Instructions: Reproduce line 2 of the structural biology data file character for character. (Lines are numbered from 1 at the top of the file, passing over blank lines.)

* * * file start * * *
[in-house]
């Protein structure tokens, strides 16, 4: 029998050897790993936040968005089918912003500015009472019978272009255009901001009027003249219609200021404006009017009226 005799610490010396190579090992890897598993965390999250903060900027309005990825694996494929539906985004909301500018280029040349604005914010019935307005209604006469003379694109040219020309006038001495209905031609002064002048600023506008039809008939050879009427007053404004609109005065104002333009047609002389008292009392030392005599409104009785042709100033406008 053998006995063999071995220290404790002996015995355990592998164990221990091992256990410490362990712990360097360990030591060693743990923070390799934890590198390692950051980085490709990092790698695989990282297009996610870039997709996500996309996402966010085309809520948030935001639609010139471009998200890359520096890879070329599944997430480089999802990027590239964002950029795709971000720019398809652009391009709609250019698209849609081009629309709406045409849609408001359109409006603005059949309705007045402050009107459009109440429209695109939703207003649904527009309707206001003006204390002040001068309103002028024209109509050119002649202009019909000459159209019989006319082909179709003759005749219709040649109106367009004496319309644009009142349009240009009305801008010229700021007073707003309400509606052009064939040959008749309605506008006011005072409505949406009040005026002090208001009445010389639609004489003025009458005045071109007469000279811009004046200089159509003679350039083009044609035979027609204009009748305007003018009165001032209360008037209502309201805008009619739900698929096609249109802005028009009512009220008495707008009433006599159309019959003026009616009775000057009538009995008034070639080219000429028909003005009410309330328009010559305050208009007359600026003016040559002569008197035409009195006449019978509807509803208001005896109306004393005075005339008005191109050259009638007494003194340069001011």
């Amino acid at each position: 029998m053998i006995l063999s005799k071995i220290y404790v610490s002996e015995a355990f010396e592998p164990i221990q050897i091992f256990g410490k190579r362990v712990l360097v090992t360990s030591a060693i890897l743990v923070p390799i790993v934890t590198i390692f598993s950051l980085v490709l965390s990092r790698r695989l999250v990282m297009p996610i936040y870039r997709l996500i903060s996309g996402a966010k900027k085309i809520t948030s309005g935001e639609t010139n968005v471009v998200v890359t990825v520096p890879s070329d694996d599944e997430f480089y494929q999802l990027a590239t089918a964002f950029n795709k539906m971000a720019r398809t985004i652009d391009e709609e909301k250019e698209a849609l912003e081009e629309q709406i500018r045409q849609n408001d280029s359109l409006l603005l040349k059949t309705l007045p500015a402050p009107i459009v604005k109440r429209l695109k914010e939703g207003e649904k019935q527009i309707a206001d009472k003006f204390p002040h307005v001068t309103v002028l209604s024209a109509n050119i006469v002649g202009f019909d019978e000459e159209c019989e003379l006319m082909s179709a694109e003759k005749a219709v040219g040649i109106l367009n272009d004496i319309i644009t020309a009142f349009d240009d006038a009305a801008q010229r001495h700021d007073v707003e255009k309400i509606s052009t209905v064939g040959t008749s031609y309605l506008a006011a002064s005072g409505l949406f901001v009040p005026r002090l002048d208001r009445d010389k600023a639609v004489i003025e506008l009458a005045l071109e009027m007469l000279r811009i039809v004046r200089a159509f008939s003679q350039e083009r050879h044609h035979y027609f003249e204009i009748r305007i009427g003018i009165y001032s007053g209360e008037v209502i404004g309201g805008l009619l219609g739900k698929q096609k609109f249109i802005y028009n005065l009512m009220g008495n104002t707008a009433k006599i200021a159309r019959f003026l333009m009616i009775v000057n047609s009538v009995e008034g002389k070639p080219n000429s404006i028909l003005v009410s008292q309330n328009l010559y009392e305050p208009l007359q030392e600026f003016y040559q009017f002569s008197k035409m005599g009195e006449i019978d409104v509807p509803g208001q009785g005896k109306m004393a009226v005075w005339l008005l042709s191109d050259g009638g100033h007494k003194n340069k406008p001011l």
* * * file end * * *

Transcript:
């Protein structure tokens, strides 16, 4: 029998050897790993936040968005089918912003500015009472019978272009255009901001009027003249219609200021404006009017009226 005799610490010396190579090992890897598993965390999250903060900027309005990825694996494929539906985004909301500018280029040349604005914010019935307005209604006469003379694109040219020309006038001495209905031609002064002048600023506008039809008939050879009427007053404004609109005065104002333009047609002389008292009392030392005599409104009785042709100033406008 053998006995063999071995220290404790002996015995355990592998164990221990091992256990410490362990712990360097360990030591060693743990923070390799934890590198390692950051980085490709990092790698695989990282297009996610870039997709996500996309996402966010085309809520948030935001639609010139471009998200890359520096890879070329599944997430480089999802990027590239964002950029795709971000720019398809652009391009709609250019698209849609081009629309709406045409849609408001359109409006603005059949309705007045402050009107459009109440429209695109939703207003649904527009309707206001003006204390002040001068309103002028024209109509050119002649202009019909000459159209019989006319082909179709003759005749219709040649109106367009004496319309644009009142349009240009009305801008010229700021007073707003309400509606052009064939040959008749309605506008006011005072409505949406009040005026002090208001009445010389639609004489003025009458005045071109007469000279811009004046200089159509003679350039083009044609035979027609204009009748305007003018009165001032209360008037209502309201805008009619739900698929096609249109802005028009009512009220008495707008009433006599159309019959003026009616009775000057009538009995008034070639080219000429028909003005009410309330328009010559305050208009007359600026003016040559002569008197035409009195006449019978509807509803208001005896109306004393005075005339008005191109050259009638007494003194340069001011």